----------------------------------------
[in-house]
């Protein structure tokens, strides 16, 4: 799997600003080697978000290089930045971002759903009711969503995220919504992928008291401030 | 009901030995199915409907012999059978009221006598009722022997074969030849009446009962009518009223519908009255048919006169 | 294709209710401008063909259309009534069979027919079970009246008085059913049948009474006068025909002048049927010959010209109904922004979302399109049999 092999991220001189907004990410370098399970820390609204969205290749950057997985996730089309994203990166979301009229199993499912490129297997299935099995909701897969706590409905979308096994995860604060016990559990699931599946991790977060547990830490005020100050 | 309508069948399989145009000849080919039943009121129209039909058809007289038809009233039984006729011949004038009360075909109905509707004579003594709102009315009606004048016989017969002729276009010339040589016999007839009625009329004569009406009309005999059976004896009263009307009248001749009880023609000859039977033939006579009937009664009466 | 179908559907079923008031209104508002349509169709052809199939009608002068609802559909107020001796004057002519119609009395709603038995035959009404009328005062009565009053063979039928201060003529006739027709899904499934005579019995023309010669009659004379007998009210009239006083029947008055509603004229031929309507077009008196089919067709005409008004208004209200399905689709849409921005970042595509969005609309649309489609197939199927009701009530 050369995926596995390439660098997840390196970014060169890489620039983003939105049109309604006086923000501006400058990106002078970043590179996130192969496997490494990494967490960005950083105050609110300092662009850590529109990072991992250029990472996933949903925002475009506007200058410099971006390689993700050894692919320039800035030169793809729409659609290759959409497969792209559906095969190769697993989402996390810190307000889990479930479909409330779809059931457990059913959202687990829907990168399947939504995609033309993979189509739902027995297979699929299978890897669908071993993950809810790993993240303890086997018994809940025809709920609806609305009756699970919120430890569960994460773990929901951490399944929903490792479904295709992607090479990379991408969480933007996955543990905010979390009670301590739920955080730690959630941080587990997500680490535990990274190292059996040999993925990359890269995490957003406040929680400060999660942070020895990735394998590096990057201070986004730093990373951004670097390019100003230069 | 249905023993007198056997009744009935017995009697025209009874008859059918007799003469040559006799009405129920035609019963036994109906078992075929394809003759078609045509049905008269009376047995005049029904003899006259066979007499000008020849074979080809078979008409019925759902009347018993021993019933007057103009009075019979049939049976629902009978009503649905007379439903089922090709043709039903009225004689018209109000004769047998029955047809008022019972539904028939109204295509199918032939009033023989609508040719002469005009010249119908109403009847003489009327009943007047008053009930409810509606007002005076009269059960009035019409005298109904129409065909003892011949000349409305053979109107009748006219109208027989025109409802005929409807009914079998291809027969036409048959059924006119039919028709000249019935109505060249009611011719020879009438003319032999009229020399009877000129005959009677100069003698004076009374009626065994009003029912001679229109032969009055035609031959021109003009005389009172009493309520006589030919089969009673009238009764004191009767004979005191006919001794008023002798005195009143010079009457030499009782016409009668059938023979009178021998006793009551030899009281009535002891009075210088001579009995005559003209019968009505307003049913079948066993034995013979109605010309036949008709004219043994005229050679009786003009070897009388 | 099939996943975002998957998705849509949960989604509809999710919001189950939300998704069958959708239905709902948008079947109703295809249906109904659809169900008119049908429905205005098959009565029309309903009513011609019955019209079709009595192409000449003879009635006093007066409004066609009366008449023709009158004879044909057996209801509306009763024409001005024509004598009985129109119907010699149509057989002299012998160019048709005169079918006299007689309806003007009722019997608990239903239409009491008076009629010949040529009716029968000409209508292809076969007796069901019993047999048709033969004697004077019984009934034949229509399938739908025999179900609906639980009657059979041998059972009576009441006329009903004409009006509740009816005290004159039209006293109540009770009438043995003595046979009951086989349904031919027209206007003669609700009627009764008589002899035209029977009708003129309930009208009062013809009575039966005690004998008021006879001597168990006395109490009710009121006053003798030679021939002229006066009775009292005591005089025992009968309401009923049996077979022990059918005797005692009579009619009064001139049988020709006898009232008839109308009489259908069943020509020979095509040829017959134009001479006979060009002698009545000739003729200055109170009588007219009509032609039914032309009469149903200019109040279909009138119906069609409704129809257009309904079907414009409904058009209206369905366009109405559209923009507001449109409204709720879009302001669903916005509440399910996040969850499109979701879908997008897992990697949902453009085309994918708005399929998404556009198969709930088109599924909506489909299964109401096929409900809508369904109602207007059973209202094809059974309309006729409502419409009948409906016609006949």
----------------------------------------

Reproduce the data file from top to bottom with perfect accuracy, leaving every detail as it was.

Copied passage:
[in-house]
């Protein structure tokens, strides 16, 4: 799997600003080697978000290089930045971002759903009711969503995220919504992928008291401030 | 009901030995199915409907012999059978009221006598009722022997074969030849009446009962009518009223519908009255048919006169 | 294709209710401008063909259309009534069979027919079970009246008085059913049948009474006068025909002048049927010959010209109904922004979302399109049999 092999991220001189907004990410370098399970820390609204969205290749950057997985996730089309994203990166979301009229199993499912490129297997299935099995909701897969706590409905979308096994995860604060016990559990699931599946991790977060547990830490005020100050 | 309508069948399989145009000849080919039943009121129209039909058809007289038809009233039984006729011949004038009360075909109905509707004579003594709102009315009606004048016989017969002729276009010339040589016999007839009625009329004569009406009309005999059976004896009263009307009248001749009880023609000859039977033939006579009937009664009466 | 179908559907079923008031209104508002349509169709052809199939009608002068609802559909107020001796004057002519119609009395709603038995035959009404009328005062009565009053063979039928201060003529006739027709899904499934005579019995023309010669009659004379007998009210009239006083029947008055509603004229031929309507077009008196089919067709005409008004208004209200399905689709849409921005970042595509969005609309649309489609197939199927009701009530 050369995926596995390439660098997840390196970014060169890489620039983003939105049109309604006086923000501006400058990106002078970043590179996130192969496997490494990494967490960005950083105050609110300092662009850590529109990072991992250029990472996933949903925002475009506007200058410099971006390689993700050894692919320039800035030169793809729409659609290759959409497969792209559906095969190769697993989402996390810190307000889990479930479909409330779809059931457990059913959202687990829907990168399947939504995609033309993979189509739902027995297979699929299978890897669908071993993950809810790993993240303890086997018994809940025809709920609806609305009756699970919120430890569960994460773990929901951490399944929903490792479904295709992607090479990379991408969480933007996955543990905010979390009670301590739920955080730690959630941080587990997500680490535990990274190292059996040999993925990359890269995490957003406040929680400060999660942070020895990735394998590096990057201070986004730093990373951004670097390019100003230069 | 249905023993007198056997009744009935017995009697025209009874008859059918007799003469040559006799009405129920035609019963036994109906078992075929394809003759078609045509049905008269009376047995005049029904003899006259066979007499000008020849074979080809078979008409019925759902009347018993021993019933007057103009009075019979049939049976629902009978009503649905007379439903089922090709043709039903009225004689018209109000004769047998029955047809008022019972539904028939109204295509199918032939009033023989609508040719002469005009010249119908109403009847003489009327009943007047008053009930409810509606007002005076009269059960009035019409005298109904129409065909003892011949000349409305053979109107009748006219109208027989025109409802005929409807009914079998291809027969036409048959059924006119039919028709000249019935109505060249009611011719020879009438003319032999009229020399009877000129005959009677100069003698004076009374009626065994009003029912001679229109032969009055035609031959021109003009005389009172009493309520006589030919089969009673009238009764004191009767004979005191006919001794008023002798005195009143010079009457030499009782016409009668059938023979009178021998006793009551030899009281009535002891009075210088001579009995005559003209019968009505307003049913079948066993034995013979109605010309036949008709004219043994005229050679009786003009070897009388 | 099939996943975002998957998705849509949960989604509809999710919001189950939300998704069958959708239905709902948008079947109703295809249906109904659809169900008119049908429905205005098959009565029309309903009513011609019955019209079709009595192409000449003879009635006093007066409004066609009366008449023709009158004879044909057996209801509306009763024409001005024509004598009985129109119907010699149509057989002299012998160019048709005169079918006299007689309806003007009722019997608990239903239409009491008076009629010949040529009716029968000409209508292809076969007796069901019993047999048709033969004697004077019984009934034949229509399938739908025999179900609906639980009657059979041998059972009576009441006329009903004409009006509740009816005290004159039209006293109540009770009438043995003595046979009951086989349904031919027209206007003669609700009627009764008589002899035209029977009708003129309930009208009062013809009575039966005690004998008021006879001597168990006395109490009710009121006053003798030679021939002229006066009775009292005591005089025992009968309401009923049996077979022990059918005797005692009579009619009064001139049988020709006898009232008839109308009489259908069943020509020979095509040829017959134009001479006979060009002698009545000739003729200055109170009588007219009509032609039914032309009469149903200019109040279909009138119906069609409704129809257009309904079907414009409904058009209206369905366009109405559209923009507001449109409204709720879009302001669903916005509440399910996040969850499109979701879908997008897992990697949902453009085309994918708005399929998404556009198969709930088109599924909506489909299964109401096929409900809508369904109602207007059973209202094809059974309309006729409502419409009948409906016609006949």